It's a widely accepted knowledge that the universe is continuously expanding, spreading outward with the space between galaxies getting bigger and bigger.
The question is, how fast is it growing? About 9 percent faster than expected, according to new research.
A Mismatch Between Modern And Ancient Universe Expansion Rates
NASA reports that new measurements from the Hubble Space Telescope show a faster expansion rate in the modern universe than astronomers previously predicted. The old predictions were based on measurements of the early universe after the Big Bang using the European Space Agency's Planck satellite.
It's a disparity that has been observed in the past few years, but astronomers were not certain whether the difference is due to errors of measurement techniques or unlucky measurements.
Astronomers previously estimated that the chances that the discrepancy is a fluke is about 1 in 3,000, but the new, more precise data reveal that the possibility of a fluke is only 1 in 100,000.
In a study published in the Astrophysical Journal, researchers suggest that these revelations highlight the need for new knowledge and theories to understand the changing cosmos.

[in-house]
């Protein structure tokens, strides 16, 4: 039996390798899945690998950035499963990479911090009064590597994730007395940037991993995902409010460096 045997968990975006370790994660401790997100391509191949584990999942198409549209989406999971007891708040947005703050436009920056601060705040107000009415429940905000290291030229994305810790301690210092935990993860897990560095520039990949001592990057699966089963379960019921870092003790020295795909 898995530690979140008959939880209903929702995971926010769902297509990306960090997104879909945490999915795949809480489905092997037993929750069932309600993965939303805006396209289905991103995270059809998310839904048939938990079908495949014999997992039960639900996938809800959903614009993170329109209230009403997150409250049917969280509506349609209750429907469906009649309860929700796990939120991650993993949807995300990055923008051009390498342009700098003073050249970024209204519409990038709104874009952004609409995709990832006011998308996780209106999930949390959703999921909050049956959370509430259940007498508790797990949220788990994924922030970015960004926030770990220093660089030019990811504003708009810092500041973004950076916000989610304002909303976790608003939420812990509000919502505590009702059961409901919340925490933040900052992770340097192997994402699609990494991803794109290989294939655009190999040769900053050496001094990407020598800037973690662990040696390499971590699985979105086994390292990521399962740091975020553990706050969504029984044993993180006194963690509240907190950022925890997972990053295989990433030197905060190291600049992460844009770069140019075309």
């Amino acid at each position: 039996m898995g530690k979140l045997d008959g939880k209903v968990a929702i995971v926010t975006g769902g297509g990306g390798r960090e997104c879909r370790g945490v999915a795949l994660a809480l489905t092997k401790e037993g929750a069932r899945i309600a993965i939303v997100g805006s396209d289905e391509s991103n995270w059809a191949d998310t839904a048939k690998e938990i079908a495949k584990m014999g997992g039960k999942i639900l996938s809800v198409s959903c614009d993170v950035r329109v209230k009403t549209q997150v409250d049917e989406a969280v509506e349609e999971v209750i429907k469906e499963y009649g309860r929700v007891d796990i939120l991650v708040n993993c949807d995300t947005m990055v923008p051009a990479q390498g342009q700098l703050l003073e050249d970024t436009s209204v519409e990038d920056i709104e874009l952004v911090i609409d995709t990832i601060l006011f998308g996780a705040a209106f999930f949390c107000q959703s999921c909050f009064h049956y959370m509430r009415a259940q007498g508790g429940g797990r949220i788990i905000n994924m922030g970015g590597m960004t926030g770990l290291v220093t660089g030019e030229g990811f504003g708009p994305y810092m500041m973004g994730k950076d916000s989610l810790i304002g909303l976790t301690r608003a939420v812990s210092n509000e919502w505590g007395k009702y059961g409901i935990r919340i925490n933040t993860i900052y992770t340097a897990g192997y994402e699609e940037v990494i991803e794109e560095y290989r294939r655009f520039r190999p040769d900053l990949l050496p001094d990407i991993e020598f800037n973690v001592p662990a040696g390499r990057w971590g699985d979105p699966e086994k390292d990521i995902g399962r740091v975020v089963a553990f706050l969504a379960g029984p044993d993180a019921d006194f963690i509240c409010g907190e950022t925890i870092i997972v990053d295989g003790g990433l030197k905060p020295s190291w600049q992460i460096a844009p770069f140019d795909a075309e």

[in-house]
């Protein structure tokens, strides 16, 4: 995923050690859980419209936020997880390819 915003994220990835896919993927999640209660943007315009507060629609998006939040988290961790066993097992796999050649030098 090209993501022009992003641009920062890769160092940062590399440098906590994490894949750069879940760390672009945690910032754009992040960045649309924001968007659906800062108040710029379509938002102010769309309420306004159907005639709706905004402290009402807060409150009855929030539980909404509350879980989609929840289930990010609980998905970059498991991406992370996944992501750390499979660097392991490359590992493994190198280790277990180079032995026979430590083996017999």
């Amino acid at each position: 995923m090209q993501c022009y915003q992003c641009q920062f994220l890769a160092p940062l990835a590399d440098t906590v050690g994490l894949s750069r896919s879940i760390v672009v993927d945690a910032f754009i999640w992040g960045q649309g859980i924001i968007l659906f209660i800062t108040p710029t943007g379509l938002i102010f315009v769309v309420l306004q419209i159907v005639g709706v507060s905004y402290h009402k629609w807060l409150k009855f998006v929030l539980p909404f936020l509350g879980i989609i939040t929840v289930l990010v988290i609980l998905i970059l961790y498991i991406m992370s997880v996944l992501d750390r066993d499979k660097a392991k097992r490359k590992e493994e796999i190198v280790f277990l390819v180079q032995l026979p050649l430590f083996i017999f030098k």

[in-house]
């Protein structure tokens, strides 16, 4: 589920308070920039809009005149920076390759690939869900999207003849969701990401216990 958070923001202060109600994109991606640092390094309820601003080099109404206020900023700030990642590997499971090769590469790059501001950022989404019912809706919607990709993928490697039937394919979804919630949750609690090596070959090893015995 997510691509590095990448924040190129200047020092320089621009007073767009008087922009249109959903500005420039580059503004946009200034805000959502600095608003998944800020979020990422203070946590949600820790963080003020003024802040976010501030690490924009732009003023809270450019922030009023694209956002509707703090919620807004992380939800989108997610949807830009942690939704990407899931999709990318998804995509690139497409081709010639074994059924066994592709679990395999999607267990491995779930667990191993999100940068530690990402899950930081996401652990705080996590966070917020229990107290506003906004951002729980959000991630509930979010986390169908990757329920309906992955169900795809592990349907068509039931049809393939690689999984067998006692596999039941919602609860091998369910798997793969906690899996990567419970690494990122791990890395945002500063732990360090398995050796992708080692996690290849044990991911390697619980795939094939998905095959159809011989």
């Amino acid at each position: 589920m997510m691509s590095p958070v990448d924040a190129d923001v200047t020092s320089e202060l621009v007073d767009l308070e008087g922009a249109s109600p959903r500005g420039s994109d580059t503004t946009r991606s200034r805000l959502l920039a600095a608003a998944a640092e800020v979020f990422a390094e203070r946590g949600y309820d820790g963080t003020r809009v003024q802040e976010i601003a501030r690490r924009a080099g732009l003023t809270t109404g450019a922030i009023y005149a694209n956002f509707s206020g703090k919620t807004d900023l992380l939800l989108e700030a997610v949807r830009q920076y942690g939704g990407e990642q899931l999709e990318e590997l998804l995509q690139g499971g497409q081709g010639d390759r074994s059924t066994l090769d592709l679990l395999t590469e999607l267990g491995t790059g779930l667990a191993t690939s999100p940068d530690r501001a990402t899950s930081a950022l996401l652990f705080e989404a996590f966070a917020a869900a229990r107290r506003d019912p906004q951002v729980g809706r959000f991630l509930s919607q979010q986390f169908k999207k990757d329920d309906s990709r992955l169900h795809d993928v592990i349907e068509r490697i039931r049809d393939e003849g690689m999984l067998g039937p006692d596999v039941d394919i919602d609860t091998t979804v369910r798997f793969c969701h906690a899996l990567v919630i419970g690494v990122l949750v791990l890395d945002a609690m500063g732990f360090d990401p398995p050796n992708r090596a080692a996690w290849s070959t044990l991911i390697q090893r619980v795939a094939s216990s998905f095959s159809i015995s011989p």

Measuring The Expansion Rate Of The Universe
Astronomers measure the rate of the universe's expansion — also known as the Hubble constant — by finding out how far a certain star is and then how fast it's getting farther and farther away from Earth.
For the new study, the team trained their sights on 70 stars called Cepheid variables in the Large Magellanic Cloud.
Data from their observations, which has become increasingly more precise, produced a Hubble constant that are at odds with the number produced by previous measurements of the early universe. The earlier Hubble constant was derived by analyzing the cosmic microwave background, which is relic radiation that lingers from the early stages of the universe.
The new Hubble constant estimate is 46 miles (74 kilometers) per second per megaparsec, which is 9 percent faster than the Planck estimate from the early universe at 41.6 miles (67 kilometers) per second per megaparsec.
"To use an analogy, let's look at a two-year-old and see how tall they are, and then try to figure out how tall they are going to be when they grow up. Then we could actually wait until they grow up and measure them," explains study lead author Adam Riess to National Geographic. "If they far exceed that [extrapolation], we'd have a real mystery on our hands. Something isn't right in our understanding of how this person grew."
For now, astronomers don't have an explanation for the changing expansion rate, although many have mused about dark energy, dark matter, a new subatomic particle, and other possibilities.